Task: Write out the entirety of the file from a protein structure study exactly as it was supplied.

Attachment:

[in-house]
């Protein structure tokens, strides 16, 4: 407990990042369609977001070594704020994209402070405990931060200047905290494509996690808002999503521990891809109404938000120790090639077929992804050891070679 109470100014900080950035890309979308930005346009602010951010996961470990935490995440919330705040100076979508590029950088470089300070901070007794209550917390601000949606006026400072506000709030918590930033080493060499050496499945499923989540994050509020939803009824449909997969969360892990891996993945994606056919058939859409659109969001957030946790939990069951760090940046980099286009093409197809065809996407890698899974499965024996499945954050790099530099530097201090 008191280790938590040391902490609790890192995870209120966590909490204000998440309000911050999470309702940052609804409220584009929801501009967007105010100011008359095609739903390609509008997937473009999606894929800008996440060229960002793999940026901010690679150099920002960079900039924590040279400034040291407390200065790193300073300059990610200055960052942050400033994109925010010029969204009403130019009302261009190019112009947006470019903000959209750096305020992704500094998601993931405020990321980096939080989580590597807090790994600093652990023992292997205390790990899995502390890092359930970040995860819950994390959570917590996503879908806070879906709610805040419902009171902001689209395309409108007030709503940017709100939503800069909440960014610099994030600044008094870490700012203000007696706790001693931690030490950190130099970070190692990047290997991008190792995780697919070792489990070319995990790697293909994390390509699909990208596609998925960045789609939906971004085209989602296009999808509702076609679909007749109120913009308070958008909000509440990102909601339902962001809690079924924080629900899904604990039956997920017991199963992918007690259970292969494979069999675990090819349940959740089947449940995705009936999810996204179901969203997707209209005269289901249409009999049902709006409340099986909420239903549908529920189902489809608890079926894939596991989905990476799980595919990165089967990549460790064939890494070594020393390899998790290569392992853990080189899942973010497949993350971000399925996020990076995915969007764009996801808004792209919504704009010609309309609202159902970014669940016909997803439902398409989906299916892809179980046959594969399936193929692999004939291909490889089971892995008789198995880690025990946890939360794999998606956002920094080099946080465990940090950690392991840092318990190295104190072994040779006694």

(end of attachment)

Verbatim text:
[in-house]
């Protein structure tokens, strides 16, 4: 407990990042369609977001070594704020994209402070405990931060200047905290494509996690808002999503521990891809109404938000120790090639077929992804050891070679 109470100014900080950035890309979308930005346009602010951010996961470990935490995440919330705040100076979508590029950088470089300070901070007794209550917390601000949606006026400072506000709030918590930033080493060499050496499945499923989540994050509020939803009824449909997969969360892990891996993945994606056919058939859409659109969001957030946790939990069951760090940046980099286009093409197809065809996407890698899974499965024996499945954050790099530099530097201090 008191280790938590040391902490609790890192995870209120966590909490204000998440309000911050999470309702940052609804409220584009929801501009967007105010100011008359095609739903390609509008997937473009999606894929800008996440060229960002793999940026901010690679150099920002960079900039924590040279400034040291407390200065790193300073300059990610200055960052942050400033994109925010010029969204009403130019009302261009190019112009947006470019903000959209750096305020992704500094998601993931405020990321980096939080989580590597807090790994600093652990023992292997205390790990899995502390890092359930970040995860819950994390959570917590996503879908806070879906709610805040419902009171902001689209395309409108007030709503940017709100939503800069909440960014610099994030600044008094870490700012203000007696706790001693931690030490950190130099970070190692990047290997991008190792995780697919070792489990070319995990790697293909994390390509699909990208596609998925960045789609939906971004085209989602296009999808509702076609679909007749109120913009308070958008909000509440990102909601339902962001809690079924924080629900899904604990039956997920017991199963992918007690259970292969494979069999675990090819349940959740089947449940995705009936999810996204179901969203997707209209005269289901249409009999049902709006409340099986909420239903549908529920189902489809608890079926894939596991989905990476799980595919990165089967990549460790064939890494070594020393390899998790290569392992853990080189899942973010497949993350971000399925996020990076995915969007764009996801808004792209919504704009010609309309609202159902970014669940016909997803439902398409989906299916892809179980046959594969399936193929692999004939291909490889089971892995008789198995880690025990946890939360794999998606956002920094080099946080465990940090950690392991840092318990190295104190072994040779006694």